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The European Commission warned its members against exploiting a loophole that allows them to show an official improvement in water quality of lakes and rivers by taking problem sites off a list sent to Brussels.
According to the EU's executive body, Spain was the worst. Madrid's compliance with EU water standards for inland swimming sites has rocketed since 1994. Over the same period it has deleted 65 percent of those areas from its list, relinquishing its obligation to monitor them under EU rules. The Commission is currently deciding whether to fine Madrid for breaking the rules in the past, according to Reuters.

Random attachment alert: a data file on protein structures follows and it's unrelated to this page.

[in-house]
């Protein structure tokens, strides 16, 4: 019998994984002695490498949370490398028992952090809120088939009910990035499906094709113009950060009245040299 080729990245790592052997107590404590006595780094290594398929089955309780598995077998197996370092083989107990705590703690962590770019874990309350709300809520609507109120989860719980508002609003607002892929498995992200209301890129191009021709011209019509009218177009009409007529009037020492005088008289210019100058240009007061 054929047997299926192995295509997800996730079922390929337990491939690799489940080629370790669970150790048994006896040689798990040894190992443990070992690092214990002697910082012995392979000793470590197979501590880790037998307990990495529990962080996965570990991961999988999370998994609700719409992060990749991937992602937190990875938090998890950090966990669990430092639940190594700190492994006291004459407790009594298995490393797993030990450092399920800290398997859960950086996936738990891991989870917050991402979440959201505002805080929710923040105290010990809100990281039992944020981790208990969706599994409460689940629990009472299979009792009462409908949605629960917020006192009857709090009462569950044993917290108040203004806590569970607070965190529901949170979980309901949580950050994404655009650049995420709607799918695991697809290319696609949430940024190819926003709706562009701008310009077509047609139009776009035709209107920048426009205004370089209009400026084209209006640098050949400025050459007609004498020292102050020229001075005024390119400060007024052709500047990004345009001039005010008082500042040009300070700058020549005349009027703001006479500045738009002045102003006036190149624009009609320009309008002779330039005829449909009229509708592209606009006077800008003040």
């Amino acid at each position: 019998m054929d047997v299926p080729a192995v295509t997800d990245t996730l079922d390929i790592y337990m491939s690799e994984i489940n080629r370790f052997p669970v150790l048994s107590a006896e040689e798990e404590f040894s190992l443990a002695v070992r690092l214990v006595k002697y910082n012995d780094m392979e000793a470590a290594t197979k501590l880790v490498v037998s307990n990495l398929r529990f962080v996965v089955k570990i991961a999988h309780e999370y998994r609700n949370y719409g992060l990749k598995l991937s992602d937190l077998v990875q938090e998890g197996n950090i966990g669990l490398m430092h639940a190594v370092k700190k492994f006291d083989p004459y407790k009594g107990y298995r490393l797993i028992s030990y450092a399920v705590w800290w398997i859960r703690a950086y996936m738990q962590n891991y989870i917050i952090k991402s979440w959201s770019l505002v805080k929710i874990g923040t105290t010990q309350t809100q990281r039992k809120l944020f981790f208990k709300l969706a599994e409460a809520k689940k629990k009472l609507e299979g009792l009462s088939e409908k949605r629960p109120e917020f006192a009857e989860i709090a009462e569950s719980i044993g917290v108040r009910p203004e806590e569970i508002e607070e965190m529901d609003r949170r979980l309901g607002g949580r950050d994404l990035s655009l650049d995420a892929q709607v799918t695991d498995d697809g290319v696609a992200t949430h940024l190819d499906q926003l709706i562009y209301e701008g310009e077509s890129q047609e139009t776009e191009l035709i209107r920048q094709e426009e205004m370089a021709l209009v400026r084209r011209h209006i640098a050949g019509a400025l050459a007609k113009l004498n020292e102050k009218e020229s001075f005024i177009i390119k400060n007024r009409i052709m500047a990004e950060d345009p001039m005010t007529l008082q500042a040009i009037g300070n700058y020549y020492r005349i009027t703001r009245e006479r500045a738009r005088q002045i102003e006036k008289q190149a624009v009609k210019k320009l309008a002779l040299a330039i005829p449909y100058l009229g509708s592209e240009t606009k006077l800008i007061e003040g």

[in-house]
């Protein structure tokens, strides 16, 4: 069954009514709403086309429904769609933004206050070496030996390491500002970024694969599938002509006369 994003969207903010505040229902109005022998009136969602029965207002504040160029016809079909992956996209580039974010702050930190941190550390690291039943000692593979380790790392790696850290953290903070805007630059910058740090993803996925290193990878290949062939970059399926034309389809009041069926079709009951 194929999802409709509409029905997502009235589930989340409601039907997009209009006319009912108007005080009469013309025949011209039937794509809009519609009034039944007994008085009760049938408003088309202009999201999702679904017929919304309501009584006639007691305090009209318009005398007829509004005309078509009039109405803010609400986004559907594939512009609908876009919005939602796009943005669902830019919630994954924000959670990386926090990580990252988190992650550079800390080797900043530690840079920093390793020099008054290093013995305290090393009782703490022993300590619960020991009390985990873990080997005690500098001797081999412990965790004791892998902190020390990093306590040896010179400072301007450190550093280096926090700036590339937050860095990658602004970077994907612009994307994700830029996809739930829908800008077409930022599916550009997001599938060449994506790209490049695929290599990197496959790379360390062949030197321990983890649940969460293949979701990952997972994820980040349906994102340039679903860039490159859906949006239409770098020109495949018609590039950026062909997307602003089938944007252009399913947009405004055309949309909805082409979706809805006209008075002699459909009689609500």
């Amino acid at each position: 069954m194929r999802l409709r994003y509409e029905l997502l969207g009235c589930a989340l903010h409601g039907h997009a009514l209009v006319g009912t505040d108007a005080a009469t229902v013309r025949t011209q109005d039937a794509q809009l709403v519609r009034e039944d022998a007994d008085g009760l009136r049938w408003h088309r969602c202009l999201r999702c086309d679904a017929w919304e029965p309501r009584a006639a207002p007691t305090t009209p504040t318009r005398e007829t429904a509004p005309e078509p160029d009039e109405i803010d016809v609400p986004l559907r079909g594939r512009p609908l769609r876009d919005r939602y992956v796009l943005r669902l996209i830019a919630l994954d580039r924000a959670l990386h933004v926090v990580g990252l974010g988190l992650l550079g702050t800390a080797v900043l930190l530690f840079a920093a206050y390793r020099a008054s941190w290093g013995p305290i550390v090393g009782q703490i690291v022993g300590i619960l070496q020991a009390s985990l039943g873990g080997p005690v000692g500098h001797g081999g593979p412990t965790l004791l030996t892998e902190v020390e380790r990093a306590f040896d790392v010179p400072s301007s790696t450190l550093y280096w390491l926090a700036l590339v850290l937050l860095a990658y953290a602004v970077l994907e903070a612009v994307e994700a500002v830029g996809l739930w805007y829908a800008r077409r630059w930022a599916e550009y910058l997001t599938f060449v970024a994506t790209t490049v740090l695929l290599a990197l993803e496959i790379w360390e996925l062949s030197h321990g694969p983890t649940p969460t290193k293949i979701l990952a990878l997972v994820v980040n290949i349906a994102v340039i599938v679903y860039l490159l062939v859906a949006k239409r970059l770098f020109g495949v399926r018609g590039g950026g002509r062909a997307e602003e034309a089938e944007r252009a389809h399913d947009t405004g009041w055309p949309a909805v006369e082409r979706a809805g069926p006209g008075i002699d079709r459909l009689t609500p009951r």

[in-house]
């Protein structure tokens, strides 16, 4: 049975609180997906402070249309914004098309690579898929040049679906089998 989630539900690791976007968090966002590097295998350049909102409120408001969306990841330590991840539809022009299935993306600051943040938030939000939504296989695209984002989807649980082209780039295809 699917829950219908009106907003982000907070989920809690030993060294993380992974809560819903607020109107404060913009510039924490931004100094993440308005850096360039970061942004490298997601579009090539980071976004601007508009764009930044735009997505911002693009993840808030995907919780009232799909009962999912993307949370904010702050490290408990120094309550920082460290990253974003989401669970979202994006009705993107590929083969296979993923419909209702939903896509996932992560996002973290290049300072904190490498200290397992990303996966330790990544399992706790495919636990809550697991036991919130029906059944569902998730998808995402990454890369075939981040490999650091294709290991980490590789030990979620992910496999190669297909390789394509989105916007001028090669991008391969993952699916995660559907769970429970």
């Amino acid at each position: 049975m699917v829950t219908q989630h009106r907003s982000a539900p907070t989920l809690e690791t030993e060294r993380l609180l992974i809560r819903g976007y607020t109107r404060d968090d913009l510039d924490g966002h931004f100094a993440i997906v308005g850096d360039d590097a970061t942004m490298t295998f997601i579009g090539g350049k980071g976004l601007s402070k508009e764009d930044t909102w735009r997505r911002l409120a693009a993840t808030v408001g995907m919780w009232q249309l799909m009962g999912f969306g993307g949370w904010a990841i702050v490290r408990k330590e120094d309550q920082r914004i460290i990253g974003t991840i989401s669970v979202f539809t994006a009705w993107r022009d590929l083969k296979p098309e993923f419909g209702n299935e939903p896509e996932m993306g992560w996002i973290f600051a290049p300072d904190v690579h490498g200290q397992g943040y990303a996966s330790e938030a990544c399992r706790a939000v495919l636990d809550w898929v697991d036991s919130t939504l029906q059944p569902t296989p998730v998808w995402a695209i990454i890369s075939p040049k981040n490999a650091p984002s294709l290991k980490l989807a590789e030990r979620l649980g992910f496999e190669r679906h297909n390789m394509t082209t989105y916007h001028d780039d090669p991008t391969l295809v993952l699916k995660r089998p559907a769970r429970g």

"Of course you will have compliance rates going up to 96 percent if you remove five percent (per year) of the most difficult sites," an EU official said about Spain.
Last year 92.3 percent of the European Union's inland freshwater swimming zones complied with EU standards, up 1.2 percent in 2002. These figures do not include the 10 countries which joined the EU last month.
The Commission also said that 98.6 percent of EU coastal beaches met the standards for clean water, up from 95.8 in 2002.
Diarrhea, vomiting and skin and eye infections can all be caused by swimming in polluted water.